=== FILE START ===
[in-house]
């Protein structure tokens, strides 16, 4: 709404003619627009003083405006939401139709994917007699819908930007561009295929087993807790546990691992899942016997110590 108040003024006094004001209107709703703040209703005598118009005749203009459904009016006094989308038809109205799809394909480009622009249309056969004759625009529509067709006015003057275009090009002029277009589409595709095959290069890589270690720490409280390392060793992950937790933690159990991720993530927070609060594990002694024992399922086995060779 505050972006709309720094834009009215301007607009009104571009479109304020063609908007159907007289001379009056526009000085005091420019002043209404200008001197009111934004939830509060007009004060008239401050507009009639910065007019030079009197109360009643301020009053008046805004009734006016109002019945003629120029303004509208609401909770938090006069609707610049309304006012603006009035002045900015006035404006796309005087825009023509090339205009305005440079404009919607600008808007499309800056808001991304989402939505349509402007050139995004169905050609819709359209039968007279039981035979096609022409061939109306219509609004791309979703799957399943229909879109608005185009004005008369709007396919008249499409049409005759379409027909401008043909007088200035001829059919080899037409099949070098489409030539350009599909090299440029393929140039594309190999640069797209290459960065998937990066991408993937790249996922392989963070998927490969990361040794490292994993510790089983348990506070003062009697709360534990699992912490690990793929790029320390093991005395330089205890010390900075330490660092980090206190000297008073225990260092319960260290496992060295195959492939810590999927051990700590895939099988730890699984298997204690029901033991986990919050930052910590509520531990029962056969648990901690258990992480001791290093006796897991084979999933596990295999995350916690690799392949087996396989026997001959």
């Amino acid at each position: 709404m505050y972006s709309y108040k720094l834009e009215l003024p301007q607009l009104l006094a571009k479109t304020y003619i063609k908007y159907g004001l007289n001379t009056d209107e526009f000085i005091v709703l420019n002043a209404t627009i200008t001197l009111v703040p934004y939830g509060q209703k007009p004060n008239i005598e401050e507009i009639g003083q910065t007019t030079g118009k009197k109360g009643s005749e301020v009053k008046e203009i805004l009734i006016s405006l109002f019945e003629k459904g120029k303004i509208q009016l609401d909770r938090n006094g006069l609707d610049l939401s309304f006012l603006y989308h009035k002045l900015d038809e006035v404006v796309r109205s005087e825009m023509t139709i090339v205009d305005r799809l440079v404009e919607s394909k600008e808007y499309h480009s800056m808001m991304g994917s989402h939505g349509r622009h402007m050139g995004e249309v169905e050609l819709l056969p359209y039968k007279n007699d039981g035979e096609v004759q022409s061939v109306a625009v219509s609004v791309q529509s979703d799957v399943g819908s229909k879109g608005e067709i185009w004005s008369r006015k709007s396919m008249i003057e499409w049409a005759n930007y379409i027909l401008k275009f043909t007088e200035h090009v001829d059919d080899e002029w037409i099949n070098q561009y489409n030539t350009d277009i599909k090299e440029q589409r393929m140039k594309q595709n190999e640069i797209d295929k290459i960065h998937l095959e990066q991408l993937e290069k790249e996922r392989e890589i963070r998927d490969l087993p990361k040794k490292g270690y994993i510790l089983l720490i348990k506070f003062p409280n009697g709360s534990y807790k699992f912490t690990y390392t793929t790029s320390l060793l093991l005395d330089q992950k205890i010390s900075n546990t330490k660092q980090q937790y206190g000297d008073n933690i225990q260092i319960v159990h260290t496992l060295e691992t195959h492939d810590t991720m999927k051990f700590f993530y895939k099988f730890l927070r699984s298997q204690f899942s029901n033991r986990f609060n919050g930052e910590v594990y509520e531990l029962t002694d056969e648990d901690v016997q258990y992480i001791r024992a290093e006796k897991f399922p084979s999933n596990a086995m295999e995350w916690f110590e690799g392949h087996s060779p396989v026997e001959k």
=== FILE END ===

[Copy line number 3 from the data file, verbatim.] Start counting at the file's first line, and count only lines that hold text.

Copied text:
């Amino acid at each position: 709404m505050y972006s709309y108040k720094l834009e009215l003024p301007q607009l009104l006094a571009k479109t304020y003619i063609k908007y159907g004001l007289n001379t009056d209107e526009f000085i005091v709703l420019n002043a209404t627009i200008t001197l009111v703040p934004y939830g509060q209703k007009p004060n008239i005598e401050e507009i009639g003083q910065t007019t030079g118009k009197k109360g009643s005749e301020v009053k008046e203009i805004l009734i006016s405006l109002f019945e003629k459904g120029k303004i509208q009016l609401d909770r938090n006094g006069l609707d610049l939401s309304f006012l603006y989308h009035k002045l900015d038809e006035v404006v796309r109205s005087e825009m023509t139709i090339v205009d305005r799809l440079v404009e919607s394909k600008e808007y499309h480009s800056m808001m991304g994917s989402h939505g349509r622009h402007m050139g995004e249309v169905e050609l819709l056969p359209y039968k007279n007699d039981g035979e096609v004759q022409s061939v109306a625009v219509s609004v791309q529509s979703d799957v399943g819908s229909k879109g608005e067709i185009w004005s008369r006015k709007s396919m008249i003057e499409w049409a005759n930007y379409i027909l401008k275009f043909t007088e200035h090009v001829d059919d080899e002029w037409i099949n070098q561009y489409n030539t350009d277009i599909k090299e440029q589409r393929m140039k594309q595709n190999e640069i797209d295929k290459i960065h998937l095959e990066q991408l993937e290069k790249e996922r392989e890589i963070r998927d490969l087993p990361k040794k490292g270690y994993i510790l089983l720490i348990k506070f003062p409280n009697g709360s534990y807790k699992f912490t690990y390392t793929t790029s320390l060793l093991l005395d330089q992950k205890i010390s900075n546990t330490k660092q980090q937790y206190g000297d008073n933690i225990q260092i319960v159990h260290t496992l060295e691992t195959h492939d810590t991720m999927k051990f700590f993530y895939k099988f730890l927070r699984s298997q204690f899942s029901n033991r986990f609060n919050g930052e910590v594990y509520e531990l029962t002694d056969e648990d901690v016997q258990y992480i001791r024992a290093e006796k897991f399922p084979s999933n596990a086995m295999e995350w916690f110590e690799g392949h087996s060779p396989v026997e001959k």